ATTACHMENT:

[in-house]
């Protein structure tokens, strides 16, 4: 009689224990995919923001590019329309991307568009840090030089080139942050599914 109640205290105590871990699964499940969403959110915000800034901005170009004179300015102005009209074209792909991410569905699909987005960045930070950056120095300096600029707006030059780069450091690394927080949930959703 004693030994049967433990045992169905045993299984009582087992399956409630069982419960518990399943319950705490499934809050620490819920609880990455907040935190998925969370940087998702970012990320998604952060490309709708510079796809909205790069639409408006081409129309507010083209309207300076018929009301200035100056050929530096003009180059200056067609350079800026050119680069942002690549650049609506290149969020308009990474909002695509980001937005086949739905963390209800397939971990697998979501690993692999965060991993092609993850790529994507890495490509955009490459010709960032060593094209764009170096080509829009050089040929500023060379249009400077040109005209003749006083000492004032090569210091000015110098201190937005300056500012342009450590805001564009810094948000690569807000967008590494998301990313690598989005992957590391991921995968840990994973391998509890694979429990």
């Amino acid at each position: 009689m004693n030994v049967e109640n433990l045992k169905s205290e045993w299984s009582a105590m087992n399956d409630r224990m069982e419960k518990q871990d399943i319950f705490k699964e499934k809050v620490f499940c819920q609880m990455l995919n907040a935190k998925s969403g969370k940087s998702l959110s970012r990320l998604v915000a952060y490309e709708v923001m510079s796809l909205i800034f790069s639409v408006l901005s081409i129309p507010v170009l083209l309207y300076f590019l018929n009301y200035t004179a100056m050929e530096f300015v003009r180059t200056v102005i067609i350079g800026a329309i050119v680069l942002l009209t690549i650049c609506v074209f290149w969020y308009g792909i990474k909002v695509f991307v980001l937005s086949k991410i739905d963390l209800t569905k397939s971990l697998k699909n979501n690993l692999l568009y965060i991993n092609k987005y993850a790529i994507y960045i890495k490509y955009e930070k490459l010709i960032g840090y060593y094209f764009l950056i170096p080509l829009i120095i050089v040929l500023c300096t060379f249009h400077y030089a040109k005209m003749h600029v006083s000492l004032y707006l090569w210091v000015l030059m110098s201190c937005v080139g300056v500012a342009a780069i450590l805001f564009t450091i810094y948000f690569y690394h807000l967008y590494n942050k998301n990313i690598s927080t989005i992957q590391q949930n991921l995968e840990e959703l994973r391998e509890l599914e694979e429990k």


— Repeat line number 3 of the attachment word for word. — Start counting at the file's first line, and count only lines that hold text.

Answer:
């Amino acid at each position: 009689m004693n030994v049967e109640n433990l045992k169905s205290e045993w299984s009582a105590m087992n399956d409630r224990m069982e419960k518990q871990d399943i319950f705490k699964e499934k809050v620490f499940c819920q609880m990455l995919n907040a935190k998925s969403g969370k940087s998702l959110s970012r990320l998604v915000a952060y490309e709708v923001m510079s796809l909205i800034f790069s639409v408006l901005s081409i129309p507010v170009l083209l309207y300076f590019l018929n009301y200035t004179a100056m050929e530096f300015v003009r180059t200056v102005i067609i350079g800026a329309i050119v680069l942002l009209t690549i650049c609506v074209f290149w969020y308009g792909i990474k909002v695509f991307v980001l937005s086949k991410i739905d963390l209800t569905k397939s971990l697998k699909n979501n690993l692999l568009y965060i991993n092609k987005y993850a790529i994507y960045i890495k490509y955009e930070k490459l010709i960032g840090y060593y094209f764009l950056i170096p080509l829009i120095i050089v040929l500023c300096t060379f249009h400077y030089a040109k005209m003749h600029v006083s000492l004032y707006l090569w210091v000015l030059m110098s201190c937005v080139g300056v500012a342009a780069i450590l805001f564009t450091i810094y948000f690569y690394h807000l967008y590494n942050k998301n990313i690598s927080t989005i992957q590391q949930n991921l995968e840990e959703l994973r391998e509890l599914e694979e429990k």